Golden Ears for the Deaf

Dogs train to be hearing aides
By Marta Murvosh, Skagit Valley Herald, October 20, 2008

Golden Hearing Dog Murray

ANACORTES — Before a golden retriever named Murray came into her life, Deborah Morgan routinely missed phone calls, her kettle boiled over and unusual noises sounded ominous.

Morgan, 48, has had limited hearing all her life. Although she can hear people speak over the phone and in person, the high-pitched whine of a kettle, the ding of a microwave or ring of the doorbell is beyond her hearing range. That can make unusual noises, especially those coming from outside her home in Sumas, sound disturbing, even threatening.

“I didn’t like being alone,” Morgan said.

But that hasn’t been a problem for the past six months. That’s because Murray, a lanky 21⁄2-year-old graduate of Summit Assistance Dogs, trained to work with people who have hearing impairments and joined Morgan’s family.

Previously, Morgan relied on her husband, David Morgan, and their son Sterling to hear what she couldn’t. Now, thanks to months of work by Jan Hemme, a Summit volunteer, Murray uses his nose to poke Deborah Morgan in the leg and then he looks at or walks to what he needs her to pay attention to.

For instance, when she drops something he pokes her leg and walks to the item. He wakes her when the alarm clock sounds, and he alerts her when he hears oncoming cars.

Morgan and Murray and Hemme were recognized Sunday afternoon with seven other dogs, their new people and trainers at Summit’s graduation ceremony.

The Anacortes-based nonprofit has been training assistance dogs who help with mobility, hearing or therapy for eight years. People like Morgan who receive assistance dogs are carefully matched with their dog and they undergo extensive training to learn how to work with their dogs. The training can be mentally and physically exhausting, said Garrett Lathrop, a high school freshman living in Ferndale who is partnered with Bergy, a black Labrador retriever-mix trained as a mobility assistance dog. Bergy picks up items, turn on lights and other tasks for Lathrop who uses a wheelchair.

“Bergy helps me so much at school and home to do tasks I’d have to ask others to do,” said Lathrop who was one of speakers at the graduation. “Since I got Bergy, people are more willing to come up to me and ask questions they normally wouldn’t because I’m in a wheelchair.”

Training dogs such as Murray costs between $10,000 and $20,000 per dog. The public can stop by on Thursday mornings to observe training classes at the nonprofit’s facility at 12549 Christianson Road. Summit’s goal is to graduate 20 dogs and partners each year, but without a facility where they can keep kennels, each trainer can only work with one or two dogs, said Alice Collingwood, Summit associate director.


Deborah Morgan (from left) with her hearing dog Murray and Jan Hemme, who trained him, after a ceremony Sunday marking the golden retriever and Morgan’s graduation from the Summit Assistance Dogs program. Murray uses his nose to poke Morgan, of Sumas, in the leg when the phone rings, the microwave beeps, the kettle boils, her alarm clock goes off or people are arriving at her home.

Murray is the first dog that Hemme, 73, of Anacortes trained for Summit. She used to raise and train German shepherds for the sport of Schutzhund, in which dogs exhibit obedience, tracking and protection, as well as conformation. During his training, Murray lived with her and they attended training sessions at Summit’s facility. They also worked at home.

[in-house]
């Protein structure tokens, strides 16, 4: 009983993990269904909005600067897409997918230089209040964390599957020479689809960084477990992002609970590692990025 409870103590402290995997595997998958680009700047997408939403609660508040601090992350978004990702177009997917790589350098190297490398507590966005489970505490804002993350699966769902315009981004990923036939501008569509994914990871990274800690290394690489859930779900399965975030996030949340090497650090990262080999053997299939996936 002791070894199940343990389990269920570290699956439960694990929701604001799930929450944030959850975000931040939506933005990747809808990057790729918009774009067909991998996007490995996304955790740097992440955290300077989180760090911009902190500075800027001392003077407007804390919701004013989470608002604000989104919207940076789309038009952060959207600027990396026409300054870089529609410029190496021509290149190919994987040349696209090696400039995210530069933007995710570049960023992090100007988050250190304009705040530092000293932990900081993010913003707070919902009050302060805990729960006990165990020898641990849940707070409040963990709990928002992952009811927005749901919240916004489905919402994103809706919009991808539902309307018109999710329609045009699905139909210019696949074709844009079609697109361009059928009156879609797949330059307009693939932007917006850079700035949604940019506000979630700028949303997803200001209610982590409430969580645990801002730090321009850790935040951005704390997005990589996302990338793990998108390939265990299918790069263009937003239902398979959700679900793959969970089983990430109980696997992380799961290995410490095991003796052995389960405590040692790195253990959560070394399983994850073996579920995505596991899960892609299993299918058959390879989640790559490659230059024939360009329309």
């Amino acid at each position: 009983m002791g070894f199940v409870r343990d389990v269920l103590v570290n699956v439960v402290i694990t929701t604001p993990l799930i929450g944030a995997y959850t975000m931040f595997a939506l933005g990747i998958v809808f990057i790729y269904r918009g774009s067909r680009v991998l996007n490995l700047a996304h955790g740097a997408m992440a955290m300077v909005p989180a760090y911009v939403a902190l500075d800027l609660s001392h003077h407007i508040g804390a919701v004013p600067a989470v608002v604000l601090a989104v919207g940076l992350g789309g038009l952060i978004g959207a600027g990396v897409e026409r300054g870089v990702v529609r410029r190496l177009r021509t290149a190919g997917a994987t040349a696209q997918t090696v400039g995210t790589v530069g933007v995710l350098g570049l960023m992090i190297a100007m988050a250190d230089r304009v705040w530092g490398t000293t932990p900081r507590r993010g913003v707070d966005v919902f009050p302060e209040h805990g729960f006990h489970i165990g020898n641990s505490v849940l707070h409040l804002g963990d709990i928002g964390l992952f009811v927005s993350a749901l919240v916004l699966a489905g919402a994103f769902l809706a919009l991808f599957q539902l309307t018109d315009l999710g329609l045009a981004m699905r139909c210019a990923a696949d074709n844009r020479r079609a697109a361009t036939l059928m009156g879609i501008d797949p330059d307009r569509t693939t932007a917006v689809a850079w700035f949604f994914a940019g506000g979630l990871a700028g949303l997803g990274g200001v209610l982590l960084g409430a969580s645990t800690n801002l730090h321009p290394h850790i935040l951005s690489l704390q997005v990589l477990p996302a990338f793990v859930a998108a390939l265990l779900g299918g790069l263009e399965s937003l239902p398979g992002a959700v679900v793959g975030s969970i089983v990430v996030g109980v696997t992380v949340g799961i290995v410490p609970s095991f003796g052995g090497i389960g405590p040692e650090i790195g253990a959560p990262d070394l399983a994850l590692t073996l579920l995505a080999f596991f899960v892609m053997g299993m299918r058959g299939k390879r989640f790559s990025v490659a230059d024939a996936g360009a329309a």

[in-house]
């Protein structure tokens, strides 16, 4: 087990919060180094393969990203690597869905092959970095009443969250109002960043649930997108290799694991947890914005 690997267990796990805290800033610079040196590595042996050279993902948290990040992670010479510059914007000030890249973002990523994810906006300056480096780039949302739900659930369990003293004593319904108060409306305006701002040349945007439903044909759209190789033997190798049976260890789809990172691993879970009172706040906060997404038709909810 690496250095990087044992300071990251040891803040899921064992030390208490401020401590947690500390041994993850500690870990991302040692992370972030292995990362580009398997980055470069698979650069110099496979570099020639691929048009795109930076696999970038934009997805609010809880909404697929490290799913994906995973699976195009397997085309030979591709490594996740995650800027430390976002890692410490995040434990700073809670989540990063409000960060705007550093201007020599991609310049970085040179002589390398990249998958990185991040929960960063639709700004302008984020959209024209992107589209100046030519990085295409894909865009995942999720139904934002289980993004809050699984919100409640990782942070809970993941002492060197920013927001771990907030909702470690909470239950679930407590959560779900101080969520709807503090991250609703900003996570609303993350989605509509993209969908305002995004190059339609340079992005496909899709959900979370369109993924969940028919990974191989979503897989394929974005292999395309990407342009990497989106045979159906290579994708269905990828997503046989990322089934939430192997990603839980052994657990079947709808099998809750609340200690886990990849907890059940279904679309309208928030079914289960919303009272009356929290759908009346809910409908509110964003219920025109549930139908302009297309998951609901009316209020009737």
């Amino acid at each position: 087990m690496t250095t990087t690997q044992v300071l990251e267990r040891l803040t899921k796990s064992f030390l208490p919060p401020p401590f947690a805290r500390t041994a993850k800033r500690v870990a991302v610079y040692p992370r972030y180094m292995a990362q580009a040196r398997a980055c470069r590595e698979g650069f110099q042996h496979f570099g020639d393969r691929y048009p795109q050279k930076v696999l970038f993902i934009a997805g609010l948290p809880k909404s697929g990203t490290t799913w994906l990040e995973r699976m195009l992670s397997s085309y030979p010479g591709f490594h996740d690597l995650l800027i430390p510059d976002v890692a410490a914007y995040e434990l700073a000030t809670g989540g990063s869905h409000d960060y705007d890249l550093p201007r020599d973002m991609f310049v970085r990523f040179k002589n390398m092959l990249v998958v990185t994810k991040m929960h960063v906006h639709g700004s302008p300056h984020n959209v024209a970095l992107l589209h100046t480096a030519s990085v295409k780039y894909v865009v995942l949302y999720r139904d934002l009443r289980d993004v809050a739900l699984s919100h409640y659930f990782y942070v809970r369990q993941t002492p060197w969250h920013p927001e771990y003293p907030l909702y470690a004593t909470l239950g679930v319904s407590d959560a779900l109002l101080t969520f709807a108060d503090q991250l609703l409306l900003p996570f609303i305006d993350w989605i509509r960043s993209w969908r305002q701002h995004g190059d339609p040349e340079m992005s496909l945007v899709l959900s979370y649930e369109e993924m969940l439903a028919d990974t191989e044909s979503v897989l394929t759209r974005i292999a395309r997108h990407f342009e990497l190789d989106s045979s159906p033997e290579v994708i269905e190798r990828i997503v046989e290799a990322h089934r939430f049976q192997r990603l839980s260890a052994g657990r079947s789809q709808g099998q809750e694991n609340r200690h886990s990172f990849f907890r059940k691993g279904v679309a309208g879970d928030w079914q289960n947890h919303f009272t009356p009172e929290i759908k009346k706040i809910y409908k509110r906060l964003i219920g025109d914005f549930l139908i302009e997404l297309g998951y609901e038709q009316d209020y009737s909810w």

Hemme started out as a puppy raiser and Murray arrived at her home when he was 14 weeks old. After he turned 18 months, Hemme asked if she could do more intensive training with him.  It was Hemme who noticed how alert Murray was and how he keyed into sounds, said Sue Meinzinger, Summit founder and executive director.

It was decided that Murray would make a good hearing dog, because those dogs must always be “on” and listening and the retriever has more energy than most dogs, Hemme said. Other dogs take breaks while their owners sleep, but hearing dogs must be keyed into sounds like alarm clocks or fire alarms.

Meinzinger and Wendy McDougal and a hearing dog trainer coached Hemme. Murray’s energy level was so high that at various points in his young life Summit volunteer trainers worried he wouldn’t complete the program. “We know he had energy,” Meinzinger said. “He was on the verge of being dropped.”

Because of his energy, they knew he had to have a strong partner, she said.  Among their applicants, they found Deborah Morgan who has experience training dogs, including raising an Irish wolfhound that became a champion Canadian show dog. She works as a dog groomer at a kennel.

“We’ve never had a dog as smart as Murray,” David Morgan said. “… Jan and her husband did a huge goodness by training the dog.”

Murray has only one flaw, which he demonstrated by lapping his tongue over the hand of a person greeting him. This gave David Morgan the opportunity to make a pun. “He can’t hold his L-I-C-K-E-R,” he said.

Hearing Dogs, identified by an orange collar and leash and/or vest, assist deaf and hard of hearing individuals by alerting them to sounds such as a door knock or doorbell, alarm clock, oven buzzer, telephone, baby cry, name call or smoke alarm. They are trained to make physical contact and lead their deaf partners to the source of the sound. When Golden Randi hears the alarm clock ring, she jumps up onto the bed and goes to work. Bill Kerr has to get up. With 65 pounds of persistent retriever pawing gently at his chest, he doesn’t have a choice. Randi is a certified Hearing Dog who assists Bill, who is severely deaf, and Rhonda, who wears aids due to a moderate hearing loss.

Trained by Paws with a Cause®, Home of Ears for the Deaf, Randi has given Bill & Rhonda the freedom that they never would have been able to enjoy because of their hearing problems. Randi will respond to 7 alert sounds: the telephone, an alarm clock, door bell or knocker, the smoke alarm, a baby’s cry, and the subtle sounds of a twisting doorknob or window raising or breaking, the threatening sounds of an intruder. At any of these noises, Randi turns deadly serious. She will run to Bill or Rhonda and stand and stare demandingly until she makes eye contact. Then, she will take them to the source of the sound. Before Randi’s training, the Kerrs were dependent on remote-controlled equipment that was hooked up or carried from room to room.